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Pleuger Rudder

Pleuger Rudder

C.S.Monarch showing pleuger rudder which gave extremely fine manouvring and steering capabilti

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I am impressed, it certainly looks the business, but I wonder why they have put the unit into an old fashioned plate rudder, instead of a balanced or semi balanced one.
I would have thought stern thrusters would have been easier to maintain.
 

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Used to have these on "Bowater" ships I sailed on in early 70's. apparenty for manoeuvring up the Welland canal /St Lawrence, however rarely worked as often smashed up when trapped in ice. Think this one shown a lot more robust than the old ones. Rgds, Richard
 

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"Bowater"?? Were they anything to do with "Bowater-Scott" the paper makers?
 

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Coastie,
Bowater's ships used to bring paper into the Bowaters Paper Mill at Ellesmere Port from Canada.
They were good ships and very highly thought of by the deck crowd. You needed a letter from the Holy Ghost to get a job in one of 'Bowie's'
regards,
Pat
 

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I have a poster of a 70's Rolls Royce with the reg number 1800 TU which was a demo poster and had the caption of something like "The best car in the world printed on the best paper in the world. Beaublade by Bowater-Scott." It's been a while since I have seen the poster.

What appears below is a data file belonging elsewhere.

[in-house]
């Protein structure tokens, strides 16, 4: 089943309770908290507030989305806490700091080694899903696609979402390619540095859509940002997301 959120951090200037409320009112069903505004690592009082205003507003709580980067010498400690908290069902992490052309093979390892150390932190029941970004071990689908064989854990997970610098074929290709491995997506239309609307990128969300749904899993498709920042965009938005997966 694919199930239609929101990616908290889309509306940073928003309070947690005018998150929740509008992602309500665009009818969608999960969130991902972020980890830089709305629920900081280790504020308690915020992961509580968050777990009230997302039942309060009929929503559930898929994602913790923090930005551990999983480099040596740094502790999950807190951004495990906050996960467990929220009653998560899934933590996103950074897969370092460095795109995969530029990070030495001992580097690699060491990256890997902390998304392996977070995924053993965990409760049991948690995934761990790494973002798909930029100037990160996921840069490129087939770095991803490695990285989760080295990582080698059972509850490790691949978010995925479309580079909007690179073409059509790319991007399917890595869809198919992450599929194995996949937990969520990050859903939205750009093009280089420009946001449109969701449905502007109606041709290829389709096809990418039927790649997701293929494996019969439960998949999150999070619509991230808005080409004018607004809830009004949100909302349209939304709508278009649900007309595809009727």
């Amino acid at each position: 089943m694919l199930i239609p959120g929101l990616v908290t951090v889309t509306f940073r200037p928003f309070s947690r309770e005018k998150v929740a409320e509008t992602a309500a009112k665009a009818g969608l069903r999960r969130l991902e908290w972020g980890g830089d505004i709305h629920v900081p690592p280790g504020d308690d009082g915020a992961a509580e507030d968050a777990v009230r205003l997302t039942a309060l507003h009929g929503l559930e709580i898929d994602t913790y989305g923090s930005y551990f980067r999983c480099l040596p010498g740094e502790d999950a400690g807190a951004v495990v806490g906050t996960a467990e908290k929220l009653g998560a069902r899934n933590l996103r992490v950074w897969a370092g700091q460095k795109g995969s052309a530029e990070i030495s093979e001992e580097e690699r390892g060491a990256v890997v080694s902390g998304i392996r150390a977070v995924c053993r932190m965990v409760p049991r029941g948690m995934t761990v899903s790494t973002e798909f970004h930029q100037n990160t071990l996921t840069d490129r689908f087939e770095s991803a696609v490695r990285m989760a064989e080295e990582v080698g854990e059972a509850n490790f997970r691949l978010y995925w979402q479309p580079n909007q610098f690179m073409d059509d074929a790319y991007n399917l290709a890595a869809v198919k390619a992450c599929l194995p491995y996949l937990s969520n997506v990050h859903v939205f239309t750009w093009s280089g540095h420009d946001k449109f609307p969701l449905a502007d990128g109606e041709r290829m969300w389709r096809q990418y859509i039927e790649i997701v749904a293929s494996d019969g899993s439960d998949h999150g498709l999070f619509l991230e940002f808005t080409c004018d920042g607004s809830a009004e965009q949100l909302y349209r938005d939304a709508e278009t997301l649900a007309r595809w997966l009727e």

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Some details here:http://en.wikipedia.org/wiki/Pleuger_rudder
 

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Iain, Prop is powered and could propel ship up to about 3knots.. Used for fine manoevring and station keeping on cable work. This rudder also had capability to be put over to 90 degres to give stern thrust effect.. safety interlock on rudder to prevent 90 degree operation with main engines... a clever piece of engineering.. effective but somewhat underpowered and superceded by more powerful directional stern thrusters.

Doug
 

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Re the Pleuger rudder on the Bowater ships:-
Pleuger rudders were fitted to the Bowater Steamship Company motor ships ALICE BOWATER; CONSTANCE BOWATER; ELIZABETH BOWATER; GLADYS BOWATER; NINA BOWATER and PHYLLIS BOWATER, all built between 1958 and 1961. The turbine driven steam ships were not fitted with a Plueger.
The Sulzer slow speed diesel main engine could not operate at a slower speed than four knots so the Pleuger was fitted for slower speeds in the St Lawrence Seaway. It also provided better maneuverability at slow speed when in the seaway and for making the 180 degree turn in the River Swale on the way to Ridham Dock. I remember docking against the tide at Sittingborne when the Pilot was giving “Dead Slow Head – Stop; Dead Slow Ahead – Stop” orders faster than the telegraph or engineers could provide them while the head ropes and after back spring were made fast. If the Pleuger had been working it would have done the job by adjusting the power. Much to the pilot’s dismay, when the last ‘Stop” was given the engine kept firing up and stopping, starting and stopping In response to a telephone call to stop the engine the Chief replied, “You ordered them so you are going to get them.”